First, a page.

The joint committees of Parliament described the move as unseemly, given the giant's recent auditing scandal.
Themba Godi, chairperson of the Standing Committee on Public Accounts, said the planned payment of bonuses was uncalled for.
“It feels so odd that here is a company facing such a massive scandal and it is paying bonuses,” said Godi.
The call came in the wake of reports that the Steinhoff board wanted to pay the head of the audit and risk committee Steve Booysen R2.9million in bonuses and acting chairperson Heather Sonn another R2.9m.
Another executive, Johan van Zyl, was eyed for a R1.5m payment, while former directors Len Konar and Theunie Lategan were due to be paid R500 000 each.
Steinhoff is to hold an AGM on April 20 at which the shareholders intend to make the final decision.
In its annual report, Steinhoff Africa Retail (STAR) said former Steinhoff International chief executive Markus Jooste was paid a total of R121.8m in earnings in 2017, 35percent more than he received in 2016, including a R39.9m annual bonus, R8.3m a strategic bonus and R36.7m in a deferred bonus.
Non-executive director Heather Sonn was paid R1.52m, up from the R548 000 she received in 2016.
STAR’s former chief executive, Ben la Grange, who stepped down in January, was paid R50.1m, up from R38.7m as compared to 2016.
The DA’s Alf Lees said the planned payment of bonuses was controversial.
“People who should have known are now paid extra awards to fix the mess,” said Lees.
Robert Driman of Werksmans Attorneys, who was representing Steinhoff in Parliament, said the board would take a decision at its AGM next month.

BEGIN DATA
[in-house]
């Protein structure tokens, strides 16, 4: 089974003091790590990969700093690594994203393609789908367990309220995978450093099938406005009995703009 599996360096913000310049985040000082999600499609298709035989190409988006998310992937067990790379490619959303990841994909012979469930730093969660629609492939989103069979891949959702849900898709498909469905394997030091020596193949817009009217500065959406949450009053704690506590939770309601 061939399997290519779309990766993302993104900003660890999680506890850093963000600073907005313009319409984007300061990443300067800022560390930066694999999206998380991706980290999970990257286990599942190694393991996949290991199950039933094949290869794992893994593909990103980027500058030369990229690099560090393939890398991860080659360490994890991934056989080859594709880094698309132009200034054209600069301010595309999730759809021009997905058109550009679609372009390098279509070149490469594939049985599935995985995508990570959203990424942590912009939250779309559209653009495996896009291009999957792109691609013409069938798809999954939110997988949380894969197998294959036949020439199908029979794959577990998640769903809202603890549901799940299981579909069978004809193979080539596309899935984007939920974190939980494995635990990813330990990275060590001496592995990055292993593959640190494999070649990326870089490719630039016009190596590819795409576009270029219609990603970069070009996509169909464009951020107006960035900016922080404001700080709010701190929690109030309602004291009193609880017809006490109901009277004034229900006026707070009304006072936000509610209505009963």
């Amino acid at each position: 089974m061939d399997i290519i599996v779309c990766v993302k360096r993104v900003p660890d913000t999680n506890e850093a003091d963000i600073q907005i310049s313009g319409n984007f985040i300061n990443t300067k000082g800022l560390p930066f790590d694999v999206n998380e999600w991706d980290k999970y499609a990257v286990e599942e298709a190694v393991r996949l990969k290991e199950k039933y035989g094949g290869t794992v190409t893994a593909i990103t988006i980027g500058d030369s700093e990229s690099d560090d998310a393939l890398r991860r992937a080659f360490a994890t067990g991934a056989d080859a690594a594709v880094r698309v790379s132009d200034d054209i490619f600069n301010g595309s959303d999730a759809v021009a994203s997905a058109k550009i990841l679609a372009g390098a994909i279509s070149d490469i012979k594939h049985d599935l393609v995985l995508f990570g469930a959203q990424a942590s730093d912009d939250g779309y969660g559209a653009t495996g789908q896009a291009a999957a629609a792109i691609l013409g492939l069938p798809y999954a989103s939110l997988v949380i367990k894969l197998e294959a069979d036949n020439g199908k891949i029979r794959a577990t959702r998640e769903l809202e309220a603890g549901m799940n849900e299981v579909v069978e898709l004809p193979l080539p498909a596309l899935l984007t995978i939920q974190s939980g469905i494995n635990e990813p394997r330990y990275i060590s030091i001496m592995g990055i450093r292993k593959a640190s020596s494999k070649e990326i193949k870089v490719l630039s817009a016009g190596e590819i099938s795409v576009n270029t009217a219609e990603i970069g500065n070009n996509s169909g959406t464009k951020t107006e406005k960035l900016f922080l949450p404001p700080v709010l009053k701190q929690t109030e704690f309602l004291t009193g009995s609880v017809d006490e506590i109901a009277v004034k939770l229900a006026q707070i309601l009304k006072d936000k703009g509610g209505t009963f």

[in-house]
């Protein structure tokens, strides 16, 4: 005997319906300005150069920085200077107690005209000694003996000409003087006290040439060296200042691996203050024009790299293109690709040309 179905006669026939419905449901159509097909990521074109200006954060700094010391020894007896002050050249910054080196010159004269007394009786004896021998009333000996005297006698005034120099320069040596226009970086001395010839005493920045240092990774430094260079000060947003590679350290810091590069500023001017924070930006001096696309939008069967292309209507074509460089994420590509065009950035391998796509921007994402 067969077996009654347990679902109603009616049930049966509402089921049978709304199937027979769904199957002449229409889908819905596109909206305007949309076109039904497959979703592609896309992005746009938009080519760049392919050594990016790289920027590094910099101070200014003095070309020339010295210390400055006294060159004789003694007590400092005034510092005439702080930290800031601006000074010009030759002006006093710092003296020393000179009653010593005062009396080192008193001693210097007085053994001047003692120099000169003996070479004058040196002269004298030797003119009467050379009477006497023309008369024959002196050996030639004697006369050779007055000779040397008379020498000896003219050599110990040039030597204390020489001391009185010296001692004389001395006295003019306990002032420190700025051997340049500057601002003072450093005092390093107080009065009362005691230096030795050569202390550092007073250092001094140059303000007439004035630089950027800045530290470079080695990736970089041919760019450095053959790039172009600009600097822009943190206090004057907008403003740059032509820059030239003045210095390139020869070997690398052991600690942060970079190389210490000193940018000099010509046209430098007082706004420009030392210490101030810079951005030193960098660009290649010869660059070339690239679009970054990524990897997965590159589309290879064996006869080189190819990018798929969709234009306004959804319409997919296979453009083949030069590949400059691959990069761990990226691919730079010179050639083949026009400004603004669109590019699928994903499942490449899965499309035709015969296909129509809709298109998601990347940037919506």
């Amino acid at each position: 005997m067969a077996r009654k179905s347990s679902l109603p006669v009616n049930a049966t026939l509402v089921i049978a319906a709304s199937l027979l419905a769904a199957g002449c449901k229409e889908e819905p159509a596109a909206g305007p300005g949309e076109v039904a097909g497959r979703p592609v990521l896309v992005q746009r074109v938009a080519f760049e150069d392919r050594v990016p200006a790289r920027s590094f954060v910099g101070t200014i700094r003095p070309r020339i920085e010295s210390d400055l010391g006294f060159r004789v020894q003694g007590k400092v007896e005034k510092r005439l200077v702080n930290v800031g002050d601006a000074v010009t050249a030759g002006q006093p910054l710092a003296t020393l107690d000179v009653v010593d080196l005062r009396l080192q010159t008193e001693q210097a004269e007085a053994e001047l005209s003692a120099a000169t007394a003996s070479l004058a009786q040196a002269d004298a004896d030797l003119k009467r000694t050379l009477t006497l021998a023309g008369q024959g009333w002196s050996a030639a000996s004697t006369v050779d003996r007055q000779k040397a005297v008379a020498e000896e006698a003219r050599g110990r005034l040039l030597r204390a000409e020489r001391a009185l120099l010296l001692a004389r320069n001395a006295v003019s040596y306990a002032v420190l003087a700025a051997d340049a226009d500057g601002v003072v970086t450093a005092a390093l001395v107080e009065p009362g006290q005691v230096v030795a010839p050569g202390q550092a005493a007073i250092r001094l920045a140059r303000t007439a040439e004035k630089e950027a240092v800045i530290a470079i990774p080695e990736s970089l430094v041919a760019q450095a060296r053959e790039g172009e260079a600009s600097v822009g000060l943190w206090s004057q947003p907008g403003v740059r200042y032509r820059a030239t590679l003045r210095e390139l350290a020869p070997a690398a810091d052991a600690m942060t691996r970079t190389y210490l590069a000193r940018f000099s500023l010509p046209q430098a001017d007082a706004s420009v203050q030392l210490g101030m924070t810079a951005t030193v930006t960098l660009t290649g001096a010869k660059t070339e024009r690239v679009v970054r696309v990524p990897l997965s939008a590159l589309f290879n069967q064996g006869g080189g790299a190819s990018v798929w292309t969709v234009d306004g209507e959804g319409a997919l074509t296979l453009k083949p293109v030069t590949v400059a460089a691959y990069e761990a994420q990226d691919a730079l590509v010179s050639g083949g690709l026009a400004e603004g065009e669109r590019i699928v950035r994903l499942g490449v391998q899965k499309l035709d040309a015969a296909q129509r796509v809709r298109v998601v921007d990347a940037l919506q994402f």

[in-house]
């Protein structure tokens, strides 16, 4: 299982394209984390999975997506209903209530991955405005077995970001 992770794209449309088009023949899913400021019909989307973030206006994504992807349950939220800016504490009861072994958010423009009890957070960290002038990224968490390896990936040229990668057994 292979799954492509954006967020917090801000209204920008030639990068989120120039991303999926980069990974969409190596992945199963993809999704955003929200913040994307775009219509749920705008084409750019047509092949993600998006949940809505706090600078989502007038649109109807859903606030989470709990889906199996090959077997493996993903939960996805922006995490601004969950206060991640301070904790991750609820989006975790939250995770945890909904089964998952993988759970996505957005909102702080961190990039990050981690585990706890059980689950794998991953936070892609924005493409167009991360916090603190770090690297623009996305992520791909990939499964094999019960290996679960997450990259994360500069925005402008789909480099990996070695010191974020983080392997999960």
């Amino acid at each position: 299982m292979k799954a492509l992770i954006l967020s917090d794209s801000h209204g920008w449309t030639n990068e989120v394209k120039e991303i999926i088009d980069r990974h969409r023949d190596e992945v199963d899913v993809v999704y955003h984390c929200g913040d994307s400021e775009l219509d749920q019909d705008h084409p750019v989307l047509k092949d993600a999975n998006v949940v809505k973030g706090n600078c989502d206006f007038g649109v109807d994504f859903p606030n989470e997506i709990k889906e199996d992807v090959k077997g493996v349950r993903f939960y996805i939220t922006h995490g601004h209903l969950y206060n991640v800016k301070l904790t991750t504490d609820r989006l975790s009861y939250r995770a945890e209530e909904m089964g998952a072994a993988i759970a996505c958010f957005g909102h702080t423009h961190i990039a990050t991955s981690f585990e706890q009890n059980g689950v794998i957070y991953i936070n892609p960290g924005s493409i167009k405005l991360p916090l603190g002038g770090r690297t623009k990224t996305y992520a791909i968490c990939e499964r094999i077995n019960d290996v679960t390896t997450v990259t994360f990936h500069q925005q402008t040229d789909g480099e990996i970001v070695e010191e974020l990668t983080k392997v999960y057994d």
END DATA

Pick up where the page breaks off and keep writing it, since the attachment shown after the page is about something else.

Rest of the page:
“Ultimately the decision as to whether those bonuses would be approved or not is the domain of the shareholders. We will give feedback when the shareholders decide,” said Driman.
MPs were also up in arms after former chief executive Markus Jooste refused to testify in Parliament.
Thandi Tobias-Pokolo of the ANC insisted that Parliament had powers to subpoena anyone to testify.
She said they would not allow Jooste to stall the process.
Louis Strydom of PriceWaterhouseCoopers said they had interviewed some of the key witnesses in the Steinhoff scandal but Jooste refused to co-operate. Strydom said they obtained thousands of documents that would show the financial statements over the past few years.
Driman said he had not been told how to do his work.
“I have not been told by any non-executive director or executives how to do our work. On a daily basis we pick up more information,” said Driman.
“In terms of obstruction, we have not encountered obstruction. We have not been able to talk to Jooste. An invitation was extended to Jooste but there were conditions which were unacceptable.”
- BUSINESS REPORT